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NBA 2020-21 Preview – What we’re watching on the eve of NBA training camps


With the 2020-21 NBA season just three weeks away — and with training camps kicking off this week — it’s time to start talking about early season storylines you need to be watching.

What will Kevin Durant — fully recovered from the Achilles tear he suffered in the 2019 Finals — look like when he hits the court for his Brooklyn Nets debut? What type of leadership will Chris Paul bring to the young and hungry Phoenix Suns, fresh off their perfect run in the Orlando bubble? Will the Houston Rockets trade their MVPs and enter a rebuild?

A new season is nearly here. Our NBA Insiders are breaking down what will matter most throughout camp and the opening weeks of 2020-21.


1. Which Eastern Conference situation are you watching the closest?

Tim Bontemps: This one is easy — the new-look Nets. It’s been close to 18 months since we’ve seen Kevin Durant on a basketball court. Here’s hoping he looks every bit the player he was before he tore his Achilles in Game 5 of the 2019 NBA Finals. But between his return, playing alongside Kyrie Irving for the first time, the potential for more moves down the road and first-time head coach Steve Nash on the sideline, there couldn’t be more to watch in Brooklyn. (A close second: What will the Tampa Raptors look like?)

Royce Young: The Nets — on so many levels. Durant’s return from injury, the partnership with Irving, the locker room and leadership dynamics of the team and the billowing trade rumors of trying to add another superstar — James Harden? — make the Nets the most compelling early-season story in the league.

Kevin Pelton: Durant’s health. When it comes to this season, there’s no more important variable in the race to win the East. If the Nets get the Durant we saw most recently during the 2019 NBA Finals, they’re championship contenders. If he has difficulty staying on the court or producing at the same level, Brooklyn hype might be misguided.

Tim MacMahon: It depends on whether Giannis Antetokounmpo signs the supermax extension with Milwaukee before the deadline. If he doesn’t, the Bucks will spend the season under the microscope with the threat of his departure next offseason hovering over the franchise. The Nets are guaranteed to be fascinating, as Durant comes back from his Achilles injury and Nash navigates his rookie season as a head coach with a team expected to contend and many players on its roster wondering whether they’ll be traded soon.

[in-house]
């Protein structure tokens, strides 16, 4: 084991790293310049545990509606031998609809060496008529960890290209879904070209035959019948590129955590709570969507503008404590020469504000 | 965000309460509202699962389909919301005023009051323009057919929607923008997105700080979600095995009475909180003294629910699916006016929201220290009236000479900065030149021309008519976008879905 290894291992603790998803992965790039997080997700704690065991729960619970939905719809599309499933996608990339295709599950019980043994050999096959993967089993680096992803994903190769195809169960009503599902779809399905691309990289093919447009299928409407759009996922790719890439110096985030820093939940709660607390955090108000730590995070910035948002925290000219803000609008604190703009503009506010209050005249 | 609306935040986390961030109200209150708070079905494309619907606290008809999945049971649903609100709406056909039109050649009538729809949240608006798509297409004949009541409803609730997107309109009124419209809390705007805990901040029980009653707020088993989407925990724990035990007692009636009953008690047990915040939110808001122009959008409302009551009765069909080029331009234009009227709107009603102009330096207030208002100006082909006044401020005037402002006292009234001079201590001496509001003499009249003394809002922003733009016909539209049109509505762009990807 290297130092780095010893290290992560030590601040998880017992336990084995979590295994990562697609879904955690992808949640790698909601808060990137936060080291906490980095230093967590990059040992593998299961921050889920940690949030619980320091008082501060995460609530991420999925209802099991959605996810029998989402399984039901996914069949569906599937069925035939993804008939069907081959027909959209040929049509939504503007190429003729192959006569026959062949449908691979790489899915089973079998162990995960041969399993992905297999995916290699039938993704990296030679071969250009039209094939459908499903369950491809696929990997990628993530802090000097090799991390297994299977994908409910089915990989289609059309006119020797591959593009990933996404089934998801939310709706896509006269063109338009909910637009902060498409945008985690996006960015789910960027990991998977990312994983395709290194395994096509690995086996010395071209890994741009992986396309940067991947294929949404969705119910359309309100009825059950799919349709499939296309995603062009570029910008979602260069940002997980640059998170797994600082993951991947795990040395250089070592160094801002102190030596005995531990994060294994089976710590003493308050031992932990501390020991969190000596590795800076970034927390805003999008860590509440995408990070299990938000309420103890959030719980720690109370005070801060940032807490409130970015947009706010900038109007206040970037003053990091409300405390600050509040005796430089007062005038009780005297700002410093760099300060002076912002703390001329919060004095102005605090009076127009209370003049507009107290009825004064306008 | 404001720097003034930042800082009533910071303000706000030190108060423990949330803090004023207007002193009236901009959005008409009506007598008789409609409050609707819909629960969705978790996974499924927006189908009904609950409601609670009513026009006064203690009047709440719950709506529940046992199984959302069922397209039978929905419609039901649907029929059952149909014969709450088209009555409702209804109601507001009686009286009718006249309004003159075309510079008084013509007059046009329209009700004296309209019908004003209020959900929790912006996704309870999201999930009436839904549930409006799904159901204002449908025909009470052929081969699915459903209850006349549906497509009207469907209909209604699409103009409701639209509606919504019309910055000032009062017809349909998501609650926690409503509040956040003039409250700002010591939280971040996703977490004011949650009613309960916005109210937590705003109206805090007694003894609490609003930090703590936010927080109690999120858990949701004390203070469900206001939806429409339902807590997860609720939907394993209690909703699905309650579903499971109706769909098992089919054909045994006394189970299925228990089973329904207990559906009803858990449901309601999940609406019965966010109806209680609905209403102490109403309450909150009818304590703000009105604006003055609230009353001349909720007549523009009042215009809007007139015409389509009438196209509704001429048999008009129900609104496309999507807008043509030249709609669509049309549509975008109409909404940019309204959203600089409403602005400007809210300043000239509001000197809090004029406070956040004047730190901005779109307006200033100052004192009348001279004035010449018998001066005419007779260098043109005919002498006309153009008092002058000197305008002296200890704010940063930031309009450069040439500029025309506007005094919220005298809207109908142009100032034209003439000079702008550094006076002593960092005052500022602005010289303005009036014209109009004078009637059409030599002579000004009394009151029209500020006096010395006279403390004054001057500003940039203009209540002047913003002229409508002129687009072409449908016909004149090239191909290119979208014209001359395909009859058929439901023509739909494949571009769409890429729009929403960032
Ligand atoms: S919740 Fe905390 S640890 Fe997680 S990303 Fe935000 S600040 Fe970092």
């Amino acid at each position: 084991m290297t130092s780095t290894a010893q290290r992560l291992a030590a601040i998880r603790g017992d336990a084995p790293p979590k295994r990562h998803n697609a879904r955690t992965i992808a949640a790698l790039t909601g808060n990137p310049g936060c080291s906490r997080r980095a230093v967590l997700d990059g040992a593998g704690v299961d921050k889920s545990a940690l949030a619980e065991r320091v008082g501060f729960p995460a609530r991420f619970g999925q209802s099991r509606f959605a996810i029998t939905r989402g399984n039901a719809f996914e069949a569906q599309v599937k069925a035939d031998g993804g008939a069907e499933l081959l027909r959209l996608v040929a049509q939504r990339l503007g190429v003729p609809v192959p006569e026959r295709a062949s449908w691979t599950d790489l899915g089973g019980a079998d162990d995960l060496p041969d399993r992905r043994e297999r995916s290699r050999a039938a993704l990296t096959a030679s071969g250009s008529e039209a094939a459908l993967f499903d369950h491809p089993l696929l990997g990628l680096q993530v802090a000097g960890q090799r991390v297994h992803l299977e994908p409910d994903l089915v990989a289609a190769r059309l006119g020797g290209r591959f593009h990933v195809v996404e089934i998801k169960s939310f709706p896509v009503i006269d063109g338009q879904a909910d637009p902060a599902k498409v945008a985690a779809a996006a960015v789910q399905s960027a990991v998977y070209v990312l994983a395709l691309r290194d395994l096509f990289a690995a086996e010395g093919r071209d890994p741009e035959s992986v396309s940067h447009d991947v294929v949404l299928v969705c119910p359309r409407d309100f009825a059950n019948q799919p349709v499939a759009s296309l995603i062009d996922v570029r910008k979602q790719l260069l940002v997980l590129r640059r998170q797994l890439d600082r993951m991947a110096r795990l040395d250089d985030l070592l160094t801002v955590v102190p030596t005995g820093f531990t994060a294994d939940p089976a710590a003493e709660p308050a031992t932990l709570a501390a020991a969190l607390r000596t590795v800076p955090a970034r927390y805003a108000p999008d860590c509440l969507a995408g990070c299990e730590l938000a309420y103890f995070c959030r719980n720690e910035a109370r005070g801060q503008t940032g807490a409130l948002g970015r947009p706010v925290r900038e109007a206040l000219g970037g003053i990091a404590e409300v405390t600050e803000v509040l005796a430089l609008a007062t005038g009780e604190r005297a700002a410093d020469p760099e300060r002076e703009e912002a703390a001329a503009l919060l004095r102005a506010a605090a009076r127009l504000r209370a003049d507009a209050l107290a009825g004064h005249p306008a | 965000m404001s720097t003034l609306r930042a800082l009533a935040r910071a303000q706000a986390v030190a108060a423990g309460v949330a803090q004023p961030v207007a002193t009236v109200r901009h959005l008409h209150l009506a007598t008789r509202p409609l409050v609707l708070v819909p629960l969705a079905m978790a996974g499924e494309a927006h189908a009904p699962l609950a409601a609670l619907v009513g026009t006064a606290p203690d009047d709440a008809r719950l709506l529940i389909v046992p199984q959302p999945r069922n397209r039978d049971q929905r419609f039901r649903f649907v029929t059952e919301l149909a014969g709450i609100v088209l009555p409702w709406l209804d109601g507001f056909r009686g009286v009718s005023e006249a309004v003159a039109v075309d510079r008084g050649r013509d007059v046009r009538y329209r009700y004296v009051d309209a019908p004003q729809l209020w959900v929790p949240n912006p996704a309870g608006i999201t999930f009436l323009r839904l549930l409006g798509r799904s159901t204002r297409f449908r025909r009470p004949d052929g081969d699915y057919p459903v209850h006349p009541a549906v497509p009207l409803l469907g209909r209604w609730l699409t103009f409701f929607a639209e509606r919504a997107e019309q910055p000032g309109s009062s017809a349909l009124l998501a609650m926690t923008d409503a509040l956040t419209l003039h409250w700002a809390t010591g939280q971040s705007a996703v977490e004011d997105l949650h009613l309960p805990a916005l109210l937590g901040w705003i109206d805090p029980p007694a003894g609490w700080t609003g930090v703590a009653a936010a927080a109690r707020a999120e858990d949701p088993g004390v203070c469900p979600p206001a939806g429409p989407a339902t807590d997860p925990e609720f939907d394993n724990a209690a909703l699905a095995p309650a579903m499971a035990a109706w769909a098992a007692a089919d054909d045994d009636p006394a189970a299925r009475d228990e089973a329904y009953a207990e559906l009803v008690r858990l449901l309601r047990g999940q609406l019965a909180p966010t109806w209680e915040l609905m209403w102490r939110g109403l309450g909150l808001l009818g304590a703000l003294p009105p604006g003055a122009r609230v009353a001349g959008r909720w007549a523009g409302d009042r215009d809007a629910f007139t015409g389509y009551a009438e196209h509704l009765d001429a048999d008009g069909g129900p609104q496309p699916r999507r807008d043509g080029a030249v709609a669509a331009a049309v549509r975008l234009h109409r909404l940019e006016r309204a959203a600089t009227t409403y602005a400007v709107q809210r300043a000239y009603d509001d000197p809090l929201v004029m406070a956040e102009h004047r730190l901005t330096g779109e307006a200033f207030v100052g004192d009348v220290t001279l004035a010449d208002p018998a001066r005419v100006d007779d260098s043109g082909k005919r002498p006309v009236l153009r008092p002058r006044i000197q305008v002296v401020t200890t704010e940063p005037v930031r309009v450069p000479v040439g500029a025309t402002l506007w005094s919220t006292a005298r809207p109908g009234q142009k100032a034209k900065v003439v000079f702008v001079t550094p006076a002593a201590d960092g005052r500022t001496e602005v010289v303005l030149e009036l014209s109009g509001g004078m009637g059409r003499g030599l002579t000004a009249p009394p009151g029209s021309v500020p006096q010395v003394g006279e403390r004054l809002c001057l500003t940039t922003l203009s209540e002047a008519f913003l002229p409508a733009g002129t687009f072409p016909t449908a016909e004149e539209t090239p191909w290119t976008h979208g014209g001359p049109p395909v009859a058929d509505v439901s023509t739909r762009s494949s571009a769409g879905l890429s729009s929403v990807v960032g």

André Snellings: Got to be the Bucks, and whether Antetokounmpo signs his supermax extension. They traded draft considerations for the next half-decade to bring Jrue Holiday to town, joining Khris Middleton as a second All-Star in the supporting cast. Was this enough to convince Giannis to stay? If so, the Bucks remain title contenders for the foreseeable future. But if Giannis doesn’t sign, the chatter could overshadow the entire season.

2. Which Western Conference situation are you watching the closest?

MacMahon: How can you take your eyes off the Rockets? The front office plans to be patient in its search for potential trade partners despite the desire of superstars James Harden and Russell Westbrook to move on. Winning could ease the discomfort and make that plan much easier to execute. Houston needs prized free-agent addition Christian Wood to prove that his brief stretch as a starter for the Pistons was a sign of things to come.

Snellings: I want to see what the Rockets do with their two MVPs. Harden and Westbrook are rumored to be looking for trades, and moving them would could signal a rebuild in Houston. But the Rockets have said they feel no pressure to make a deal and have instead brought in Wood and DeMarcus Cousins as frontcourt support. The decision will swing whether the Rockets contend or head for the lottery.

Young: The Rockets. Everything is turning upside down in Houston, and with the chatter building about Harden and Westbrook eyeing other places, it could be an awkward first month. The Rockets have to sort out a plan early, because that kind of disruption and dysfunction will make an already difficult situation worse. They’re trying to tell rival teams they’re willing to play it out and be patient, but once practices and games start, that’s a lot harder to do.

Pelton: Harden’s level of desire to force his way out of Houston. The Rockets could be a dangerous team, at least during the regular season, if Harden buys in. If he’s disruptive in pursuit of a trade elsewhere, Harden can submarine the whole thing.

Bontemps: The Warriors. With Klay Thompson injured for the season, this team’s title hopes have all but vanished (barring another massive move later in the season). But if Stephen Curry and Draymond Green are still able to be their best selves, Golden State has a chance to be a factor in the middle of the West playoff picture. But if one or both of them are not able to play at that same level, the Warriors will be left with some tough decisions about their future.